CHERIBON, a residency of the island of Java, Dutch East Indies, bounded S. and W. by the Preanger regencies, N.W. by Krawang, N. by the Java Sea, and E. by the residencies of Tegal and Banyumas. Pop. (1897) 1,577,521, including 867 Europeans, 21,108 Chinese, and 2016 Arabs and other Asiatic foreigners. The natives consist of Middle Javanese in the north and Sundanese in the south. Cheribon has been for many centuries the centre of Islamism in western Java, and is also the seat of a fanatical Mahommedan sect controlled from Mecca. The native population is on the whole orderly and prosperous. The northern half of the residency is flat and marshy in places, especially in the north-western corner, while the southern half is mountainous. In the middle stands the huge volcano Cherimai, clad with virgin forest and coffee plantations, and surrounded at its foot by rice fields. South-south-west of Cherimai on the Preanger border is the Sawal volcano, at whose foot is the beautiful Penjalu lake. Sulphur and salt springs occur on the slopes of Cherimai, and near Palimanan there is a cavernous hole called Guwagalang (or Payagalang), which exhales carbonic acid gas, and is considered holy by the natives and guarded by priests. There is a similar hole in the Preanger. The principal products of cultivation are sugar, coffee, rice and also tea and pulse (rachang), the plantations being for the most part owned by Europeans. The chief towns are Cheribon, a seaport and capital of the residency, the seaport of Indramaya, Palimanan, Majalengka, Kuningan and Chiamis. Cheribon has a good open roadstead. The town is very old and irregularly built, and the climate is unhealthy; nevertheless it has a lively export trade in sugar and coffee and is a regular port of call. In 1908 the two descendants of the old sultans of Cheribon still resided there in their respective Kratons or palaces, and each received an annual income of over £1500 for the loss of his privileges. A country residence belonging to one of the sultans is situated close to Cheribon and is much visited on account of its fantastic architecture. Indramaya was a considerable trading place in the days of the early Portuguese and Dutch traders. Kuningan is famous for a breed of small but strong horses.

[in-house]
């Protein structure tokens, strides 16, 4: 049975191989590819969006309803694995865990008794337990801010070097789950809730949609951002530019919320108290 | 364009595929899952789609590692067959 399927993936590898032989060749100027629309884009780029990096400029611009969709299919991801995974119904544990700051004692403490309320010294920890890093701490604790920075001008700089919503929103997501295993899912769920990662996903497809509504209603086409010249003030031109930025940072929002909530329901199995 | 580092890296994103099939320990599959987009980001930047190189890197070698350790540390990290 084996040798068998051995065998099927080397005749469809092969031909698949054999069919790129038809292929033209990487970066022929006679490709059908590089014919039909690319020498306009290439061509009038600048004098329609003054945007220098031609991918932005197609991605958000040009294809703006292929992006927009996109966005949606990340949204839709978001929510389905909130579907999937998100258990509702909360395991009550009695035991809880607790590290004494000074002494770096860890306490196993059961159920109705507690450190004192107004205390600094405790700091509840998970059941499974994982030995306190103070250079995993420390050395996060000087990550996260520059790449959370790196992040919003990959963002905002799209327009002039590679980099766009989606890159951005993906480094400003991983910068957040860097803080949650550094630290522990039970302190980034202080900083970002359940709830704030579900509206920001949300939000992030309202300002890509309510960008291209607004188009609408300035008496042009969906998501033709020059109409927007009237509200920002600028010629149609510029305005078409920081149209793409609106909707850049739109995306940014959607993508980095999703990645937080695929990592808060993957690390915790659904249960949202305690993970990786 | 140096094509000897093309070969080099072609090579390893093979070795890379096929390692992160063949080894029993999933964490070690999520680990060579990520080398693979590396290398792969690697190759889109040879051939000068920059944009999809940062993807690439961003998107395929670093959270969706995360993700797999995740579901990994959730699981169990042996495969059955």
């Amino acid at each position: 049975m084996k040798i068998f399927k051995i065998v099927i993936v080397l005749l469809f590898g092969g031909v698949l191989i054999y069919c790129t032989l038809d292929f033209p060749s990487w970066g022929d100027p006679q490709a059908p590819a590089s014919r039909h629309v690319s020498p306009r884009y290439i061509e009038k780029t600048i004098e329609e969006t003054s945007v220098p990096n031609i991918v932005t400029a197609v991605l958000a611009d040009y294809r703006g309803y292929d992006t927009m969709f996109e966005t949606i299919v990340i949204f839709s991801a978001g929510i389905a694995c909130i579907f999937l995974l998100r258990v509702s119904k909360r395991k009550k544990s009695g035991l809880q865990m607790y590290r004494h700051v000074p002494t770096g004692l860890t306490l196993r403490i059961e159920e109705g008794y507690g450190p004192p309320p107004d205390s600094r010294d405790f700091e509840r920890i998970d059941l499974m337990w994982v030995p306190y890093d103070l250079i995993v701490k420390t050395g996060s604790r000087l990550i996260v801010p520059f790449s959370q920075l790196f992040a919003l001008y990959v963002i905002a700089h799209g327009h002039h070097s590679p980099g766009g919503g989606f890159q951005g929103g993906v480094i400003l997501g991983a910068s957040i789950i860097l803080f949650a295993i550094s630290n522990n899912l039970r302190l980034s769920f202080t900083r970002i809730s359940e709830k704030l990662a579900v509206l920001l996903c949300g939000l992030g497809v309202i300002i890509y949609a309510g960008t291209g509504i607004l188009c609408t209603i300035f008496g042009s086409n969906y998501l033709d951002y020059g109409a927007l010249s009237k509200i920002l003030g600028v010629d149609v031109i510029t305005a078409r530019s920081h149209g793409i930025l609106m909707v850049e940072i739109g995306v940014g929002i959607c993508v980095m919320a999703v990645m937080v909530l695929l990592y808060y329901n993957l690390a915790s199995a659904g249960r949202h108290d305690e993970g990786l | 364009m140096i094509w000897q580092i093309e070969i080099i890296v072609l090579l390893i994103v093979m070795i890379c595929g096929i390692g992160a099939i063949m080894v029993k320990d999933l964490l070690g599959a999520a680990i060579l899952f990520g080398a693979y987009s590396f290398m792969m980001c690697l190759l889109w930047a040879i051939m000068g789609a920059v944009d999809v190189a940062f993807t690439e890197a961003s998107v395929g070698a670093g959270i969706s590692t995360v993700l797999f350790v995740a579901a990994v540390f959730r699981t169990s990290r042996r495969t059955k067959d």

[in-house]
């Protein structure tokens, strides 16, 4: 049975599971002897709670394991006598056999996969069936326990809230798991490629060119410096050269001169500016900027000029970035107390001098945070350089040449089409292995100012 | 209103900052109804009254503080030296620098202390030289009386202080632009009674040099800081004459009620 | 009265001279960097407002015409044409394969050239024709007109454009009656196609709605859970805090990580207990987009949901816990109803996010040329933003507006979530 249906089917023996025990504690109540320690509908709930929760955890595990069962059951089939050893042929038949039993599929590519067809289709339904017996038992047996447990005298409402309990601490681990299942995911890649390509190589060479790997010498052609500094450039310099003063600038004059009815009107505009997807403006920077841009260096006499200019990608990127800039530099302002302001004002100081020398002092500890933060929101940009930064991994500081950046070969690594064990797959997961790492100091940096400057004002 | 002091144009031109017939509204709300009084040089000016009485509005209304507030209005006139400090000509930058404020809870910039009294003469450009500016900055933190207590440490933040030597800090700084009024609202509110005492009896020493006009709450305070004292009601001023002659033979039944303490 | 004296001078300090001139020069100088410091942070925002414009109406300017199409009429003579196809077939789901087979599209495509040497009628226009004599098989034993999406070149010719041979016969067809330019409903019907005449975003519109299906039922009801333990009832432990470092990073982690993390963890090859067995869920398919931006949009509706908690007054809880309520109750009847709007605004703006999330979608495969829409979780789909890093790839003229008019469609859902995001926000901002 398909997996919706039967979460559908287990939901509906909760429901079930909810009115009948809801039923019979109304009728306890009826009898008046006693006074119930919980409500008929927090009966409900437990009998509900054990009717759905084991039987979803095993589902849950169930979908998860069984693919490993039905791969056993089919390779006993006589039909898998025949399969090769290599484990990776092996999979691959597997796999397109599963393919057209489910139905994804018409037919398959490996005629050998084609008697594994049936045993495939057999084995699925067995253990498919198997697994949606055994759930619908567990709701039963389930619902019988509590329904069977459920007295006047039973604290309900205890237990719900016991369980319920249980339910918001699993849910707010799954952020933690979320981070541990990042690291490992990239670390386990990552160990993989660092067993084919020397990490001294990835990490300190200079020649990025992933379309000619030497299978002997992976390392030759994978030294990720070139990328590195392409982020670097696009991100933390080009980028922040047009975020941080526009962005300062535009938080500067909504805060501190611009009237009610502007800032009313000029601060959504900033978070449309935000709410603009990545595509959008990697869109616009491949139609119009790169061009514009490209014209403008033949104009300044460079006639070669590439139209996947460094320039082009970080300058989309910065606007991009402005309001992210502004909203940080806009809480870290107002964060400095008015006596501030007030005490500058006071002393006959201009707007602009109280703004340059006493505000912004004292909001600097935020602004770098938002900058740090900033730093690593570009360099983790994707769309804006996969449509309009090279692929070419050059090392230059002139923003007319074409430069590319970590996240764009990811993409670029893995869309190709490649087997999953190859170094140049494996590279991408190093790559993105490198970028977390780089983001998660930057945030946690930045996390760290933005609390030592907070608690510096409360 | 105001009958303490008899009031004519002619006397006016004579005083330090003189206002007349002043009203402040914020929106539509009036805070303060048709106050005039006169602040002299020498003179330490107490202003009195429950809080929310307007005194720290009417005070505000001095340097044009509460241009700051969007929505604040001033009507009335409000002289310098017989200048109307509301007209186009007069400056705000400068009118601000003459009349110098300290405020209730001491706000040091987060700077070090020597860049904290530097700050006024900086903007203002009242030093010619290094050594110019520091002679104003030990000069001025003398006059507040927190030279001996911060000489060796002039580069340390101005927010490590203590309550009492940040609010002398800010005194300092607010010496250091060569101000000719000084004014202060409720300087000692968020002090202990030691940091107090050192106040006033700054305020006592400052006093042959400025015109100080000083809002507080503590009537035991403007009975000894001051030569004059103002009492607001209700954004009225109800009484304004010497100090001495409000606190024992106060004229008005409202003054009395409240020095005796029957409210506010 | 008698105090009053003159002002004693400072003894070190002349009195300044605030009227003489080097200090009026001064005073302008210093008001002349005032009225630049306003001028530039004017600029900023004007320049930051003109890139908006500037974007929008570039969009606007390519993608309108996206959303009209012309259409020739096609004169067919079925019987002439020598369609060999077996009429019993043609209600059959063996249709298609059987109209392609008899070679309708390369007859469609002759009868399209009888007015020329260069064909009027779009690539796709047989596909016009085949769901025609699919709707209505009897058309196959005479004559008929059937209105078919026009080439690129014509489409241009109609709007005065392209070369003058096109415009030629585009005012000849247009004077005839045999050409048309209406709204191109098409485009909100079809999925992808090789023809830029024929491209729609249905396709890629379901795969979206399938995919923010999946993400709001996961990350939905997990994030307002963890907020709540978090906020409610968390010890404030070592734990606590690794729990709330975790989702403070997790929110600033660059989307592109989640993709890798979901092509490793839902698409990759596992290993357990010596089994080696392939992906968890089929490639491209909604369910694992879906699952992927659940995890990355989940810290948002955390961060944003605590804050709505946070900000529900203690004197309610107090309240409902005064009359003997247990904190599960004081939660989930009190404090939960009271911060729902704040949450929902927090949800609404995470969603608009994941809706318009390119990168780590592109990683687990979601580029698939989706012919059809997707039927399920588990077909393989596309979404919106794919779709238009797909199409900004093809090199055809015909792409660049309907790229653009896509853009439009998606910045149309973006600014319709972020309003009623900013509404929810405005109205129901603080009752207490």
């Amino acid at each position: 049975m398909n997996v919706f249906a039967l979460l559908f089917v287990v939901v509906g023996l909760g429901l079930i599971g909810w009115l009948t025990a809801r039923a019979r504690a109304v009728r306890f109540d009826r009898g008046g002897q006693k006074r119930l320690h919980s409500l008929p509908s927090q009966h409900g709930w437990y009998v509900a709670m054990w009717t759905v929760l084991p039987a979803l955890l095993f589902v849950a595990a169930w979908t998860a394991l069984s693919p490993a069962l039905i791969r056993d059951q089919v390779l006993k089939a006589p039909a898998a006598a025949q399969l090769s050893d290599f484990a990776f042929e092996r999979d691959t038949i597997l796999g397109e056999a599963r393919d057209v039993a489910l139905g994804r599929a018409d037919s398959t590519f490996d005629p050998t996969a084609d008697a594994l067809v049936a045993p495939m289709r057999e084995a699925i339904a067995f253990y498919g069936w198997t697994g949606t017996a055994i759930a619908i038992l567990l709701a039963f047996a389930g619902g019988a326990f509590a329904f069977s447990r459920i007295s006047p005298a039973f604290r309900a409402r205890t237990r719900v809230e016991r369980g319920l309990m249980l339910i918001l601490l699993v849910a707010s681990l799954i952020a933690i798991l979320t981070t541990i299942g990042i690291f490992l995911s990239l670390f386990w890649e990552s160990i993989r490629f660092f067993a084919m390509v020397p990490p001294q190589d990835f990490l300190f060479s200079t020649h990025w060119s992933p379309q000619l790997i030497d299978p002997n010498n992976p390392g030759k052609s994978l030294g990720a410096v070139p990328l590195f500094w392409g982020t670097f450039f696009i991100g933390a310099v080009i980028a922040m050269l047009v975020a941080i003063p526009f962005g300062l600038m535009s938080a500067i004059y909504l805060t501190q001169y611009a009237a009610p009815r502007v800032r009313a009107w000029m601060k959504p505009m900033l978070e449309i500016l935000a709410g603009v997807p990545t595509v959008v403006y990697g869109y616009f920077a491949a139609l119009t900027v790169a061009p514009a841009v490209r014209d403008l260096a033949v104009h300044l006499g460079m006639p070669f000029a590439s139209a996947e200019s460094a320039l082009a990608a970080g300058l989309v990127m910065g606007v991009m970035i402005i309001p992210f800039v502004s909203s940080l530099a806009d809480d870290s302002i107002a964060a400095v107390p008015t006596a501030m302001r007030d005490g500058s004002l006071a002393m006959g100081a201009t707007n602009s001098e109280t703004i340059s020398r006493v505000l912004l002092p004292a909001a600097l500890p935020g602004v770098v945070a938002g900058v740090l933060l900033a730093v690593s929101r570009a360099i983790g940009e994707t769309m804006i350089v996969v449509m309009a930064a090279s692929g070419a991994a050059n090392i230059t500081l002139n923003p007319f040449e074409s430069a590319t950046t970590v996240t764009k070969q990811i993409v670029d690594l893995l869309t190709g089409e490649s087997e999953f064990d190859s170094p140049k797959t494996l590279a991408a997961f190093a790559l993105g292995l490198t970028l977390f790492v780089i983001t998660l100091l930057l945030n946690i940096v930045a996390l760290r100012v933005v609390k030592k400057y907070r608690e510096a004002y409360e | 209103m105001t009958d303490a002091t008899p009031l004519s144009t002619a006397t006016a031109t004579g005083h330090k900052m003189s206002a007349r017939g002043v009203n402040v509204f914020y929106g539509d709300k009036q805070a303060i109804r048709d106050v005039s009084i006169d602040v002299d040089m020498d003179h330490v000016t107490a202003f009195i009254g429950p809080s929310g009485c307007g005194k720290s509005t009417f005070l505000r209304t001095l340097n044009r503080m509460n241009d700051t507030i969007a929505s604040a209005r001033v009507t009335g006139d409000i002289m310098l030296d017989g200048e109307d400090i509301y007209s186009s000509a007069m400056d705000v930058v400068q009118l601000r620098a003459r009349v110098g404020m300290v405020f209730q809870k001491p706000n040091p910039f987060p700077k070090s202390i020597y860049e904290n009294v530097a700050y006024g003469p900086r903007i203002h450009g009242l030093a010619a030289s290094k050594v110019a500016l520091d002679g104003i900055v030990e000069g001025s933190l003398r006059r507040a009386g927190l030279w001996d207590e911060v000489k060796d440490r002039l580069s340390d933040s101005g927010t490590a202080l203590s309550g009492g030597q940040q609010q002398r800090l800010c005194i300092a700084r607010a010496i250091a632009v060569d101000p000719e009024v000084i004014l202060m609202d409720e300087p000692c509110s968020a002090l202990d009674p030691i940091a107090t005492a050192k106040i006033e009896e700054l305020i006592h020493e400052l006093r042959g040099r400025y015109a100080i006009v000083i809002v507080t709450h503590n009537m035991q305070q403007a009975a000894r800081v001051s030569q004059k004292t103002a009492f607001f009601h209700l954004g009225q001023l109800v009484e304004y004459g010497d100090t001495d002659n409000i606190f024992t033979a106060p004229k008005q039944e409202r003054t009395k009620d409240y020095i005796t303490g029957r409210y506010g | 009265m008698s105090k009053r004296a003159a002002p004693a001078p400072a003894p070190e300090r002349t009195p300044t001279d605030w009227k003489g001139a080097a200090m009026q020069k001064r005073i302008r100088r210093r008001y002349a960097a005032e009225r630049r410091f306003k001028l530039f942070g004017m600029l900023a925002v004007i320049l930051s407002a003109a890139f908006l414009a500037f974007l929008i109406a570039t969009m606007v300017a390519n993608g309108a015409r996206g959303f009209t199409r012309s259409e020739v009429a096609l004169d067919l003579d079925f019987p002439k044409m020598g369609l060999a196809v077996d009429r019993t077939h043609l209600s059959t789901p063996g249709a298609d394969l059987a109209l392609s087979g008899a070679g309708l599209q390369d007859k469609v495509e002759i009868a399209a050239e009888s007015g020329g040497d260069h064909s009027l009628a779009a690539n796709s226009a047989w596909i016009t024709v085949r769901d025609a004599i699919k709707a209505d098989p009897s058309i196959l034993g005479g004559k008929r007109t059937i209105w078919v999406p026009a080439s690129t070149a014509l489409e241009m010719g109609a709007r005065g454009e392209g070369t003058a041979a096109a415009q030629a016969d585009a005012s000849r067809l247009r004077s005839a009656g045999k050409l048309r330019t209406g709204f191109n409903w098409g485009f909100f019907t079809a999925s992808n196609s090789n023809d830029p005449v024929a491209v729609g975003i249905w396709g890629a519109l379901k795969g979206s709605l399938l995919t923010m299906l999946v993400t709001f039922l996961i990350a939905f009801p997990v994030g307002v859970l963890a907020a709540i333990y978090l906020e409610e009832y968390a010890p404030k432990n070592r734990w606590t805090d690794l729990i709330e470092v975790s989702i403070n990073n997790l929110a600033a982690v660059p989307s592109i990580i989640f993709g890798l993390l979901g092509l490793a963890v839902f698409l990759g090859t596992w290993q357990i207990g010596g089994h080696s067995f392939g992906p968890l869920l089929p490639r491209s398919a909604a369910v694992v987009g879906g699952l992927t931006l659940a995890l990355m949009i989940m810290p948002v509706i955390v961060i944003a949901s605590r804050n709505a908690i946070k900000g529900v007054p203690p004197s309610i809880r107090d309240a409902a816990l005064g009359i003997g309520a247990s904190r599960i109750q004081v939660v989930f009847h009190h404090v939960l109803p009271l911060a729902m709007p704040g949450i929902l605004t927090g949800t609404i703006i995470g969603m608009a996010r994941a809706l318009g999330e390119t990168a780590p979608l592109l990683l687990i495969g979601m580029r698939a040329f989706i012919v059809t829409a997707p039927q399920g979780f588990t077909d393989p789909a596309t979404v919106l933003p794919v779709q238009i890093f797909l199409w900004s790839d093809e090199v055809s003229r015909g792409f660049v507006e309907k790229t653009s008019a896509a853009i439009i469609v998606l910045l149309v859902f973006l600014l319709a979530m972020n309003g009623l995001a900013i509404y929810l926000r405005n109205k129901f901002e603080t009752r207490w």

Note - this article incorporates content from Encyclopaedia Britannica, Eleventh Edition, (1910-1911)